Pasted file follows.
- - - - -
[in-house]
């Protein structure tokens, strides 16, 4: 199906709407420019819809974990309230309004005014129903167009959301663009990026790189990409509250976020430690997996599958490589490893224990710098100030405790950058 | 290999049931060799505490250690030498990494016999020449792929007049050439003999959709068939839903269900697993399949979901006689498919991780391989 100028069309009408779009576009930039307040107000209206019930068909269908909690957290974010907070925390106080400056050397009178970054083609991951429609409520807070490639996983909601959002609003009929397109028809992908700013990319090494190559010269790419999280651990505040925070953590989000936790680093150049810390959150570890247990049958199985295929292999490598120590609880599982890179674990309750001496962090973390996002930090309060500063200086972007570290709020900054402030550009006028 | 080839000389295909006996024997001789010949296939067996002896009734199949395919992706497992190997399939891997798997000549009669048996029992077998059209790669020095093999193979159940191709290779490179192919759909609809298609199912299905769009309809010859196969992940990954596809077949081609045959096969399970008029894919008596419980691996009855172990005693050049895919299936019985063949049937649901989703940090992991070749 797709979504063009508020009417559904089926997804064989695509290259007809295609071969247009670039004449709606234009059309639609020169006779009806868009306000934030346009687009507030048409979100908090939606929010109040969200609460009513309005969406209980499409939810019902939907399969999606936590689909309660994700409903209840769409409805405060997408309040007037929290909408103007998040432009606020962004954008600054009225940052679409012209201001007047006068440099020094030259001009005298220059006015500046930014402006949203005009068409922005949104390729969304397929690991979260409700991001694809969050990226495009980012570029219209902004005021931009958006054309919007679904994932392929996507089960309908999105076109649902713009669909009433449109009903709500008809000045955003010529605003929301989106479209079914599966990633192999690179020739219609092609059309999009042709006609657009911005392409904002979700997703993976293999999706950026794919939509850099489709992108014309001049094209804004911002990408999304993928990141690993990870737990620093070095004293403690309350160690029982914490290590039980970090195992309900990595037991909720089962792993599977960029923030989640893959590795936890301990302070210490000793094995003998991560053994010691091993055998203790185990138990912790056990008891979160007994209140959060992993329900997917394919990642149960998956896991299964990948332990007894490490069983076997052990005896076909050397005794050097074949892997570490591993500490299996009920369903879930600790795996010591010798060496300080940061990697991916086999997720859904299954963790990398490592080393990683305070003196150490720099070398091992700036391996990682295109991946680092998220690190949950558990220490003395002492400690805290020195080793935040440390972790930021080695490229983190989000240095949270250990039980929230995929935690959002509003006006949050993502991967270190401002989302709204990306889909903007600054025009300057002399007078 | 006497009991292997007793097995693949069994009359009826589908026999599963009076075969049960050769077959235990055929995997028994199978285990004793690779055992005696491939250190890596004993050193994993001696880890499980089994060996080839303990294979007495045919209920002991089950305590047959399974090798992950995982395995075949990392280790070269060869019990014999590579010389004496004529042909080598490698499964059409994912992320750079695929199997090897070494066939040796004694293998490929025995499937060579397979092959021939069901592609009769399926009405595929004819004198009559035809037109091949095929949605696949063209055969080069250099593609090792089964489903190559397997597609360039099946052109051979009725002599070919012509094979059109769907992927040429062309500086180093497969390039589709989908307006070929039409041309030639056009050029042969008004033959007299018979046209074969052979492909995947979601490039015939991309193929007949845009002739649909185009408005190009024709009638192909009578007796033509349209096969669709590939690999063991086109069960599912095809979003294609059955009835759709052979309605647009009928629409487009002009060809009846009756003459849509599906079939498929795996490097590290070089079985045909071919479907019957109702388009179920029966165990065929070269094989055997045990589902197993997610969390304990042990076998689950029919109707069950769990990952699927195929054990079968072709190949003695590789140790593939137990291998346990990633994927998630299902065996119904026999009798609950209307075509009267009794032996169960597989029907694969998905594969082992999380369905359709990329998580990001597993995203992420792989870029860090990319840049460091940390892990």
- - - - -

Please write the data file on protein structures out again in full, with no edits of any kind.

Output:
[in-house]
């Protein structure tokens, strides 16, 4: 199906709407420019819809974990309230309004005014129903167009959301663009990026790189990409509250976020430690997996599958490589490893224990710098100030405790950058 | 290999049931060799505490250690030498990494016999020449792929007049050439003999959709068939839903269900697993399949979901006689498919991780391989 100028069309009408779009576009930039307040107000209206019930068909269908909690957290974010907070925390106080400056050397009178970054083609991951429609409520807070490639996983909601959002609003009929397109028809992908700013990319090494190559010269790419999280651990505040925070953590989000936790680093150049810390959150570890247990049958199985295929292999490598120590609880599982890179674990309750001496962090973390996002930090309060500063200086972007570290709020900054402030550009006028 | 080839000389295909006996024997001789010949296939067996002896009734199949395919992706497992190997399939891997798997000549009669048996029992077998059209790669020095093999193979159940191709290779490179192919759909609809298609199912299905769009309809010859196969992940990954596809077949081609045959096969399970008029894919008596419980691996009855172990005693050049895919299936019985063949049937649901989703940090992991070749 797709979504063009508020009417559904089926997804064989695509290259007809295609071969247009670039004449709606234009059309639609020169006779009806868009306000934030346009687009507030048409979100908090939606929010109040969200609460009513309005969406209980499409939810019902939907399969999606936590689909309660994700409903209840769409409805405060997408309040007037929290909408103007998040432009606020962004954008600054009225940052679409012209201001007047006068440099020094030259001009005298220059006015500046930014402006949203005009068409922005949104390729969304397929690991979260409700991001694809969050990226495009980012570029219209902004005021931009958006054309919007679904994932392929996507089960309908999105076109649902713009669909009433449109009903709500008809000045955003010529605003929301989106479209079914599966990633192999690179020739219609092609059309999009042709006609657009911005392409904002979700997703993976293999999706950026794919939509850099489709992108014309001049094209804004911002990408999304993928990141690993990870737990620093070095004293403690309350160690029982914490290590039980970090195992309900990595037991909720089962792993599977960029923030989640893959590795936890301990302070210490000793094995003998991560053994010691091993055998203790185990138990912790056990008891979160007994209140959060992993329900997917394919990642149960998956896991299964990948332990007894490490069983076997052990005896076909050397005794050097074949892997570490591993500490299996009920369903879930600790795996010591010798060496300080940061990697991916086999997720859904299954963790990398490592080393990683305070003196150490720099070398091992700036391996990682295109991946680092998220690190949950558990220490003395002492400690805290020195080793935040440390972790930021080695490229983190989000240095949270250990039980929230995929935690959002509003006006949050993502991967270190401002989302709204990306889909903007600054025009300057002399007078 | 006497009991292997007793097995693949069994009359009826589908026999599963009076075969049960050769077959235990055929995997028994199978285990004793690779055992005696491939250190890596004993050193994993001696880890499980089994060996080839303990294979007495045919209920002991089950305590047959399974090798992950995982395995075949990392280790070269060869019990014999590579010389004496004529042909080598490698499964059409994912992320750079695929199997090897070494066939040796004694293998490929025995499937060579397979092959021939069901592609009769399926009405595929004819004198009559035809037109091949095929949605696949063209055969080069250099593609090792089964489903190559397997597609360039099946052109051979009725002599070919012509094979059109769907992927040429062309500086180093497969390039589709989908307006070929039409041309030639056009050029042969008004033959007299018979046209074969052979492909995947979601490039015939991309193929007949845009002739649909185009408005190009024709009638192909009578007796033509349209096969669709590939690999063991086109069960599912095809979003294609059955009835759709052979309605647009009928629409487009002009060809009846009756003459849509599906079939498929795996490097590290070089079985045909071919479907019957109702388009179920029966165990065929070269094989055997045990589902197993997610969390304990042990076998689950029919109707069950769990990952699927195929054990079968072709190949003695590789140790593939137990291998346990990633994927998630299902065996119904026999009798609950209307075509009267009794032996169960597989029907694969998905594969082992999380369905359709990329998580990001597993995203992420792989870029860090990319840049460091940390892990």